Angela Merkel is running out of nice things to say about David Cameron and the Tory rebels who are dictating his European policy. Der Spiegel magazine recently compared the British to ‘at best spectators in the gallery like Statler and Waldorf, the two old men on The Muppet Show’. This was apparently after a briefing from Merkel’s office.
If she thinks the Tories are bad, the public are much worse. Over the summer, the European Commission asked 32,000 people across the continent what they thought about the EU. The Poles are still enthusiastic, the austerity-stricken Irish less so. The Italians are smarting from having lost their prime minister and the Greeks are a bit raw over the sado-austerity. But the most hostile EU member state, by a clear margin, is Britain. Barely a third of us regard EU membership as a benefit and just one in six of us take a ‘positive view’ of it.
As Merkel will know, there is only so long a democracy can be kept in a club against the wishes of its people. The EU model has so far depended on the collusion of elites, but in Britain this model is failing. Public opinion has found a way into the debate, being regularly and elegantly expressed through parliamentary rebellions. The most recent one saw the House of Commons tell the Prime Minister not to come back from next week’s summit with an EU budget for 2014-20 that involves spending increases. Having already portrayed himself as a veto-wielding Boudicca, it would be hard for Mr Cameron to defy them.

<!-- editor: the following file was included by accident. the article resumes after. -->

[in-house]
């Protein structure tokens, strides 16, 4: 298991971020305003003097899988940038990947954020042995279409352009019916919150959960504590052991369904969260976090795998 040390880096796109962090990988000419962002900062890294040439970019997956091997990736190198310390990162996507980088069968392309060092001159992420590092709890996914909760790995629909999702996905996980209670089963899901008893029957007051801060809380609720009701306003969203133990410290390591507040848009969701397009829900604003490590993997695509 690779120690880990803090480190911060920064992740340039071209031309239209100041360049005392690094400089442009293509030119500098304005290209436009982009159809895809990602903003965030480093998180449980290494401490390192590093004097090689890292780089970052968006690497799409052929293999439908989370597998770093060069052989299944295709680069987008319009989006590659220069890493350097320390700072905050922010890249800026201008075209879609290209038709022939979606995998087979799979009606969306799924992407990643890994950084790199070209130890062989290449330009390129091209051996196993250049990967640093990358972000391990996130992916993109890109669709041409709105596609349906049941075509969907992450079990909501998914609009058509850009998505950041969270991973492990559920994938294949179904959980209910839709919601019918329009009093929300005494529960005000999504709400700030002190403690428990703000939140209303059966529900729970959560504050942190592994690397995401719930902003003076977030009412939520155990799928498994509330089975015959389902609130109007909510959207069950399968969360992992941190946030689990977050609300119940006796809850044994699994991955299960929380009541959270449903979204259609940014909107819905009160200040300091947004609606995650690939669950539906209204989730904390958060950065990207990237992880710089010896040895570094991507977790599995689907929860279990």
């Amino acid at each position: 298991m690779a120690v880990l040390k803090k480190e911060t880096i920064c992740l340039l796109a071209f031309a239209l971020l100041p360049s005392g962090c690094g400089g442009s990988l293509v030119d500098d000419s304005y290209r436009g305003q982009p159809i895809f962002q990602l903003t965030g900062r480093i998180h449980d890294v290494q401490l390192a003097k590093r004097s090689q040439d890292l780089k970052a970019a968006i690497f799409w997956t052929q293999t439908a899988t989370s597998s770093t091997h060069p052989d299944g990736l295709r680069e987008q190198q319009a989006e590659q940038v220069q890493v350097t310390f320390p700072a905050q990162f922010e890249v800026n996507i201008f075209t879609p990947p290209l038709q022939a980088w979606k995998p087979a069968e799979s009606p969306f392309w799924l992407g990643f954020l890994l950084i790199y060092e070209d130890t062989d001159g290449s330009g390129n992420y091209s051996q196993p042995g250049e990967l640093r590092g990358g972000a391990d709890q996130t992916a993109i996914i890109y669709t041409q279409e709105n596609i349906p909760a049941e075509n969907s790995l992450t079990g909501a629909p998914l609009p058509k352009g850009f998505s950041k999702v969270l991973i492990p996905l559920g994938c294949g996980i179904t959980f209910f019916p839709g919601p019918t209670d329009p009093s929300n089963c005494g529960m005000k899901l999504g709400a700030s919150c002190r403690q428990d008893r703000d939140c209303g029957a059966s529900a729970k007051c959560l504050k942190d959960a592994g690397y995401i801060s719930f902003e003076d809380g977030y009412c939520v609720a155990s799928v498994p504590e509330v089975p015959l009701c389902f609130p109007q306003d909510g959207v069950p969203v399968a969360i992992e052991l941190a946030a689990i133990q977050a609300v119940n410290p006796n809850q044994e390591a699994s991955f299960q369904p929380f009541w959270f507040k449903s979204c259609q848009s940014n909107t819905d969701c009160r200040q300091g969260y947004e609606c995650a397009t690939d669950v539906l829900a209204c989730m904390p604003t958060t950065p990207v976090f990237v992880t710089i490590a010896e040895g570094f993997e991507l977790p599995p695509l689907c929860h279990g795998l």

As one senior diplomat puts it, ‘a ruction is now far closer than we think’, but not because of British exasperation. The ruction could come from Merkel and others who are thinking of ways to circumvent Britain, cutting us out of the important decisions while keeping our £8 billion-a-year membership fees.
If Cameron wants a frozen EU budget, all he needs to do is wield his veto and one will be imposed automatically. But he’d face bitter resentment from the smaller, newer EU member states that have been promised far more subsidy.
So when it comes to the next big debate — banking regulation — the other EU member states may simply seek to cut Britain out of the equation and agree a deal among themselves, just as they did last December. In this way, Merkel would have set up a new power bloc, formalising the group that carried on when Cameron found himself edged out last Christmas. The new banking regulator would be free to regulate business out of the City of London, ignoring British complaints.
Unacceptable, Cameron may say. He’d be right. But what is his alternative? To withdraw from the European Union involves a battle for which his coalition government is utterly unprepared. This leaves him vulnerable, and Mrs Merkel knows it. The Brits may be heckling already, but things could get a lot worse — and her Muppet Show has a long while left to run.
This article first appeared in the print edition of The Spectator magazine, dated 17 November 2012